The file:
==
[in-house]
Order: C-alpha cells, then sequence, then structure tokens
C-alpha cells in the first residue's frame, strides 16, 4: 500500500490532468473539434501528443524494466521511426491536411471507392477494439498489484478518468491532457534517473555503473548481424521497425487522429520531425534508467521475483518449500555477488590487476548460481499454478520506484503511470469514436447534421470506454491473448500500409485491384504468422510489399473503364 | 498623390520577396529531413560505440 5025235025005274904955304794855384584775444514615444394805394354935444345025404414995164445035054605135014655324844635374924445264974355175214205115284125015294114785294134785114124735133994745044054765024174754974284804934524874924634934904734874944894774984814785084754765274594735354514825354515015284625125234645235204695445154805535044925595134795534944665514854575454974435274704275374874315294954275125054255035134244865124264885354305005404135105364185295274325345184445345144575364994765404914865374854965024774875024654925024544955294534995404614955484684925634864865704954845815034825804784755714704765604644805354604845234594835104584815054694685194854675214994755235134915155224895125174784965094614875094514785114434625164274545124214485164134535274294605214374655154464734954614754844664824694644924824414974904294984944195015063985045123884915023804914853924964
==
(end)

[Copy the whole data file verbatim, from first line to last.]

[in-house]
Order: C-alpha cells, then sequence, then structure tokens
C-alpha cells in the first residue's frame, strides 16, 4: 500500500490532468473539434501528443524494466521511426491536411471507392477494439498489484478518468491532457534517473555503473548481424521497425487522429520531425534508467521475483518449500555477488590487476548460481499454478520506484503511470469514436447534421470506454491473448500500409485491384504468422510489399473503364 | 498623390520577396529531413560505440 5025235025005274904955304794855384584775444514615444394805394354935444345025404414995164445035054605135014655324844635374924445264974355175214205115284125015294114785294134785114124735133994745044054765024174754974284804934524874924634934904734874944894774984814785084754765274594735354514825354515015284625125234645235204695445154805535044925595134795534944665514854575454974435274704275374874315294954275125054255035134244865124264885354305005404135105364185295274325345184445345144575364994765404914865374854965024774875024654925024544955294534995404614955484684925634864865704954845815034825804784755714704765604644805354604845234594835104584815054694685194854675214994755235134915155224895125174784965094614875094514785114434625164274545124214485164134535274294605214374655154464734954614754844664824694644924824414974904294984944195015063985045123884915023804914853924964